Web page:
Journal Entry: Thu Dec 3, 2015, 11:41 AM
The difference between an art that uses imaginary opponents and one that uses real ones is party understanding and partly focus.
Without a real target, lots of confusion and mistakes pop up that are pretty easily fixed if you find a way to get an opponent in there. That said, it requires focus to "see" the invisible enemy, that dude who is about your height and only slightly less skilled. If you put a weapon in the hands of people who spar, it's harder to get them to focus on drilling moves and process.
Technically each move we learn ends with the attacker escaping, but it's very easy to just flow into all the other moves. Which is how I ended up in a battle yesterday when I should've been drilling properly. It's hard to practice dodging for the millionth time when I've just learned how to catch a strike, hip check the opponent and stab him in the gut. And of course, if I lose focus and fight, my opponent realizes that dying is less interesting than moving to parry and striking back.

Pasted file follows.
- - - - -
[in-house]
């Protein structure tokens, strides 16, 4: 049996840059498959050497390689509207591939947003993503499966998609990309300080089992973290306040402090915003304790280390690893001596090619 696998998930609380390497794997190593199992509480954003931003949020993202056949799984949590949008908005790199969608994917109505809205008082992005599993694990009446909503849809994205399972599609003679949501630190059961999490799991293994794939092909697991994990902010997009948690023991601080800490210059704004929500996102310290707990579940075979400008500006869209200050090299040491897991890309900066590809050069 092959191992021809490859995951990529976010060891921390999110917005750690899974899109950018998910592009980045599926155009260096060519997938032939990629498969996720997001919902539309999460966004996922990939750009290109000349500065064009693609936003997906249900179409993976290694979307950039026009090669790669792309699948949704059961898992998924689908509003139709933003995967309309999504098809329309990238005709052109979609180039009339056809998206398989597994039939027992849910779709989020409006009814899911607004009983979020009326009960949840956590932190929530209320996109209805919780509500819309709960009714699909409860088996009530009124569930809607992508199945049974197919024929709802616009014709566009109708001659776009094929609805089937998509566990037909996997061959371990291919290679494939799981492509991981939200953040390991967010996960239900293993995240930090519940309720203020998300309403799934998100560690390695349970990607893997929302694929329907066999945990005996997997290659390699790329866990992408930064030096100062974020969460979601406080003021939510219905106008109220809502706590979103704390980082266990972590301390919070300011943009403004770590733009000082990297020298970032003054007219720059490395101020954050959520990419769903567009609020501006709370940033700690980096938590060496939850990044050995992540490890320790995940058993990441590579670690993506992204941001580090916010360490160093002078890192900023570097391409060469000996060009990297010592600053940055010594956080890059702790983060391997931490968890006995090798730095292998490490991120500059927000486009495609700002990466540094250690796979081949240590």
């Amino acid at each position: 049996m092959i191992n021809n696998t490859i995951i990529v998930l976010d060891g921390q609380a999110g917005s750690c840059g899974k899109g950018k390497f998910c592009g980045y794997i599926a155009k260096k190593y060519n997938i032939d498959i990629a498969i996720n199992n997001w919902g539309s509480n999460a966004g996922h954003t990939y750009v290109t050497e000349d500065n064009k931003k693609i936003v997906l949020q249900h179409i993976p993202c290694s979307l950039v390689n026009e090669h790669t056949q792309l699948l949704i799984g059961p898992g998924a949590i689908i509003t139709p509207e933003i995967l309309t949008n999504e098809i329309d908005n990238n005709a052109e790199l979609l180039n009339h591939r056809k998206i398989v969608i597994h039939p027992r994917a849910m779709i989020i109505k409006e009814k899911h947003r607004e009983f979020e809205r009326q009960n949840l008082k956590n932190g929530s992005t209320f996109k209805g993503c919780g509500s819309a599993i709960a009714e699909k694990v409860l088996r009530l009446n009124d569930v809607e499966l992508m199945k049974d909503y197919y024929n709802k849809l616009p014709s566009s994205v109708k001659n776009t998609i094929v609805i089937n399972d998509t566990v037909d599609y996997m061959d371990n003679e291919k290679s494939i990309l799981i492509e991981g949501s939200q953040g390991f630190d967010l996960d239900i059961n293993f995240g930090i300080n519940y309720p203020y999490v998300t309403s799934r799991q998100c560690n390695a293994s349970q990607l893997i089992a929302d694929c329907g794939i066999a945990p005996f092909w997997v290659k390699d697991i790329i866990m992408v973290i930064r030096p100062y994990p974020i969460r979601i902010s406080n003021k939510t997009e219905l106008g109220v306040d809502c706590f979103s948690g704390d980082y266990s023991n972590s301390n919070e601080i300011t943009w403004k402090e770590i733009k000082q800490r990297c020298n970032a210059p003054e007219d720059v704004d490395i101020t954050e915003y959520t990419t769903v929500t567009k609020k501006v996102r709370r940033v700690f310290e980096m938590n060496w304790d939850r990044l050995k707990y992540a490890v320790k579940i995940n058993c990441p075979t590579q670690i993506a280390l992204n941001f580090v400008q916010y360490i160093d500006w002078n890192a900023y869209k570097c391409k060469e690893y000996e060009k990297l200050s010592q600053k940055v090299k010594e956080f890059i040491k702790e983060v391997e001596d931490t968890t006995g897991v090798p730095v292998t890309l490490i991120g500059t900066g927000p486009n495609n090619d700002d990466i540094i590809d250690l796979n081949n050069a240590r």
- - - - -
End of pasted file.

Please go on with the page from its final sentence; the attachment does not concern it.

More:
Free flow sparring may be the most fun thing I've learned. It's killer on my ability to focus though. Also my hands. My heavily bruised hands. The kendo folks get armor but we get... a first aid kit. XD
Guess I'm not a jedi yet.
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